In this new religious landscape, most of my Coloradan neighbors are unconvinced they should attend church rather than indulge on Sunday brunches and backcountry camping trips. Colorado is one of the least-churched states, with just one in four Coloradans attending religious services regularly. The mountains lure hikers in warm weather and skiers in the cold. The sun and snow beckon more alluringly than the pews and praise bands. Today, churchgoing in Colorado is more of a surprise than an assumption.
Pragmatically—beyond the sacramental and theological reasons I believe in Church—I cannot imagine how we could survive without our church. Since joining our church ten years ago as fresh newlyweds, my wife and I have welcomed four biological children into our family and fostered seven more. And we would be adrift if not for the steady support from our church family.
I don’t know the religious commitments of the founders of mealtrain.com, but they are doing the good Lord’s work. When each new child has joined our family, friends from church established a Meal Train, inviting our church friends, acquaintances, and even quasi-strangers from our small church to give us meals. These meals have been a lifeline over the last month since the arrival of our fourth, baby Mack.
For months into the lives of our new babies, lasagna trays, Indian takeout platters, and bountiful salads show up on our doorstep. They always arrive, it seems, at just the right time. While rocking a new baby in one arm and wrangling feisty toddlers with the other, these meals allow us to easily get food on the table. Sometimes these gift-bearing guests join us for dinner, but more often they stop in to say hello, kiss the cheeks of the new baby, and leave us with warm food ready to-be-dished-up for our growing hoard of hungry children.
When we sit at the table and enjoy the meal prepared for us by our church family (or their favorite takeout chef), we are more than just grateful for our church. We partake in the generosity of our church, feeding on their kindness and compassion toward us in those chaotic early months. In our seasons of highest vulnerability, these meals remind us of whose family we are in. Over ten years, dozens upon dozens of meals sustained us, allowing us to hold on a bit more surely to the healthy routine of family dinner, and, to our sanity.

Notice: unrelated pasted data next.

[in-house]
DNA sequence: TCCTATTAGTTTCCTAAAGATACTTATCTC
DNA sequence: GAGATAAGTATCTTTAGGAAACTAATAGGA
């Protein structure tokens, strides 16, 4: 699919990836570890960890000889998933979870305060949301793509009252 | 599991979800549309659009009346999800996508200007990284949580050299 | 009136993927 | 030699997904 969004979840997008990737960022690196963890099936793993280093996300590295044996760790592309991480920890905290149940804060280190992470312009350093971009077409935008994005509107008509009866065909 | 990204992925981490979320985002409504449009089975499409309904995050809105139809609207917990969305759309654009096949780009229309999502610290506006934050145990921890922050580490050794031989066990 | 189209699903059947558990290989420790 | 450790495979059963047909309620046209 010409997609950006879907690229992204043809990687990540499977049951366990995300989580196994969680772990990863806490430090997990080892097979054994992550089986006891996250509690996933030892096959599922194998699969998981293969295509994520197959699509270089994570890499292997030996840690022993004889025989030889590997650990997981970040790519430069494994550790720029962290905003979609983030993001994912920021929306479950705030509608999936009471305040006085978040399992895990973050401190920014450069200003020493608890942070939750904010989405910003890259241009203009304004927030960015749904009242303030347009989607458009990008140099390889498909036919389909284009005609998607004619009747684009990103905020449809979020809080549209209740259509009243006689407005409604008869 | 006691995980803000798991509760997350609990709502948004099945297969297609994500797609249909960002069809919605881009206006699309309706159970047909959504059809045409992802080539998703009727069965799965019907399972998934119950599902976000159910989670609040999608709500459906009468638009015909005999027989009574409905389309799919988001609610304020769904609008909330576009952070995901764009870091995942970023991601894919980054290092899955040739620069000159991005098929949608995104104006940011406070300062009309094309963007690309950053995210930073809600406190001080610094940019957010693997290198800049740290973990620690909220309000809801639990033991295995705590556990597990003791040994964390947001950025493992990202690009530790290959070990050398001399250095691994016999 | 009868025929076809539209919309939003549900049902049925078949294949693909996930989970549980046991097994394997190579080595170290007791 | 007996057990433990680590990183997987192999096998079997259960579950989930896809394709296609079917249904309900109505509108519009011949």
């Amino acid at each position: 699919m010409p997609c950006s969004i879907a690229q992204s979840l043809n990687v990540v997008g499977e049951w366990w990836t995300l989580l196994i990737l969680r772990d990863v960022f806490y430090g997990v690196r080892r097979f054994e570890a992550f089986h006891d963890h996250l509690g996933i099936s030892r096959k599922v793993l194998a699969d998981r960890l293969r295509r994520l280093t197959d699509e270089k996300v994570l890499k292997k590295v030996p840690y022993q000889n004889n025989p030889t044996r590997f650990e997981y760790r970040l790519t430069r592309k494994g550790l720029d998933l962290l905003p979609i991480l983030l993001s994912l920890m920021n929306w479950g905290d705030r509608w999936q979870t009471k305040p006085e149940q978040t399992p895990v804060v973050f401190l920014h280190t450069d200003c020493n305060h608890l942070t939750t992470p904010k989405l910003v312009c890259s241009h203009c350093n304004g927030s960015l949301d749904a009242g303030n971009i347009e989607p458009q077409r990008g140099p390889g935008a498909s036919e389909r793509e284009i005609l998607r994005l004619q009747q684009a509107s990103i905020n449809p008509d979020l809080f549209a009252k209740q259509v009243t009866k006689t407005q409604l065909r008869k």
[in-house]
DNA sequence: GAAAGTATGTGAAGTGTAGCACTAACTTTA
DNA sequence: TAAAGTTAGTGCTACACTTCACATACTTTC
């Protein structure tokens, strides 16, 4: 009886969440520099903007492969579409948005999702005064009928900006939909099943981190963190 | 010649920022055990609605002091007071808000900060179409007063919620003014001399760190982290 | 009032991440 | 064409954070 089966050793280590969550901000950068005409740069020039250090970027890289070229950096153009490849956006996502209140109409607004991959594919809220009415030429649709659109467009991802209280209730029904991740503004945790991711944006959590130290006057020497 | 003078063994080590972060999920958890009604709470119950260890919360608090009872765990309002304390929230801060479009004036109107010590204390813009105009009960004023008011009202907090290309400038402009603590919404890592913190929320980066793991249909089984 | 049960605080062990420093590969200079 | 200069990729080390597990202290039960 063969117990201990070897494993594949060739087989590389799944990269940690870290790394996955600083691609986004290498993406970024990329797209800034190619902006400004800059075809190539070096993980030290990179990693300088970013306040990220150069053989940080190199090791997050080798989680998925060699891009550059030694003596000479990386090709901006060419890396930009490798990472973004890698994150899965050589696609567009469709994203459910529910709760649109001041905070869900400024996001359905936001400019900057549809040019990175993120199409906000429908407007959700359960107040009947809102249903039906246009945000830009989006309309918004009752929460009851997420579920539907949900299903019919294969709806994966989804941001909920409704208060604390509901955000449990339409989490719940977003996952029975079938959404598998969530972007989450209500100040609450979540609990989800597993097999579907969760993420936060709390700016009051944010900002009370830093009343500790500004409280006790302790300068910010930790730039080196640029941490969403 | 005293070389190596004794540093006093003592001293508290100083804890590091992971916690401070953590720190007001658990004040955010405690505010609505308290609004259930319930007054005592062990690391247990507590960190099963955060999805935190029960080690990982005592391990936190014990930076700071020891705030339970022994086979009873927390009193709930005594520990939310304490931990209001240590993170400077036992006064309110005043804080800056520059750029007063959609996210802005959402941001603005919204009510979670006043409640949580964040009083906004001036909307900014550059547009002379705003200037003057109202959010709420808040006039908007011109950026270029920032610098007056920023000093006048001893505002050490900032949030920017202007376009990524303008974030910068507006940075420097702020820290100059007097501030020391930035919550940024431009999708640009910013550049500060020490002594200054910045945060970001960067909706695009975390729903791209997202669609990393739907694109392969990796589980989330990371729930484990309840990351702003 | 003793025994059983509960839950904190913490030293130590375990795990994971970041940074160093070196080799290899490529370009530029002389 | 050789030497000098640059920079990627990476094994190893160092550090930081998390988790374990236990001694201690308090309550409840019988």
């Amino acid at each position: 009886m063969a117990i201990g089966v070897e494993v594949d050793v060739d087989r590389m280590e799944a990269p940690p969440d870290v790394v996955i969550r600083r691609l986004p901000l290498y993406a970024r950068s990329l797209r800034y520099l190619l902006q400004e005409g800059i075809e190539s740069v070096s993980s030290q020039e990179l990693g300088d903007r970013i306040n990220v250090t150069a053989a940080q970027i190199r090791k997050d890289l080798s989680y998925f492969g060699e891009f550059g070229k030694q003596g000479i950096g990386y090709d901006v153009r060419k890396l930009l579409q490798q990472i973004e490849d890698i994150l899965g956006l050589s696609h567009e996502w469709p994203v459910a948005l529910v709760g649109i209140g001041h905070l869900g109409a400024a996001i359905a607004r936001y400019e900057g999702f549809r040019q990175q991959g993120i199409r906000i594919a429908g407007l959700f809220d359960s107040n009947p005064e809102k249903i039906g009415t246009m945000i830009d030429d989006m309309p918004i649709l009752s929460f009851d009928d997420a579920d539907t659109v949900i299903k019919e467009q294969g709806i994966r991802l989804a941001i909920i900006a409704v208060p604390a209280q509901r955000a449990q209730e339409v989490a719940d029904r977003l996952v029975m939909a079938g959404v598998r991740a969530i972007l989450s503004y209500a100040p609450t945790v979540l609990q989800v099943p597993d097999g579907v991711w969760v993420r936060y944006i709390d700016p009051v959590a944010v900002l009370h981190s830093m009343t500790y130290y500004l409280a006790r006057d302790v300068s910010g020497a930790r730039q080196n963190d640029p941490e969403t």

Our non-churchgoing friends recently welcomed a new baby into their home. When our church friends provided them with meals, it came as a surprise. Though Meal Trains certainly exist outside of the Christian church community, it did not seem to in theirs. And, it made me curious as to whether evangelism marketers might consider a different approach. Rather than a kitschy catchphrase, perhaps we should title our tracts: “Free meals for exhausted parents” or “Handknit blankets > Store-bought blankets” or “Suffer the sermon for the casseroles.”
Most new parents have friends. And, they have friends who bring gifts and meals to help them survive those first few months. But what’s remarkable about a healthy church aren’t our friends, but those who are not yet our friends. Almost strangers, they sit at the opposite side of the sanctuary and participate in different corners of our church’s ministry. But because of church, these are strangers-turned-family who show up exactly when we need them to. As the confounding magi with Joseph and Mary, these friends arrive bearing gifts—not of gold and frankincense, of course—but of enchiladas and barbecue.
We are never more evangelistic about our church than when we have a new child in our home. In these exhausting moments, our church is our lifeline, so much it’s hard to not talk about it. In our increasingly self-sufficient, though isolated, Western societies, this practical case for church could do good work for us. Not all new parents are ready for the lectionary, but believe me, they are all ready for a hot meal.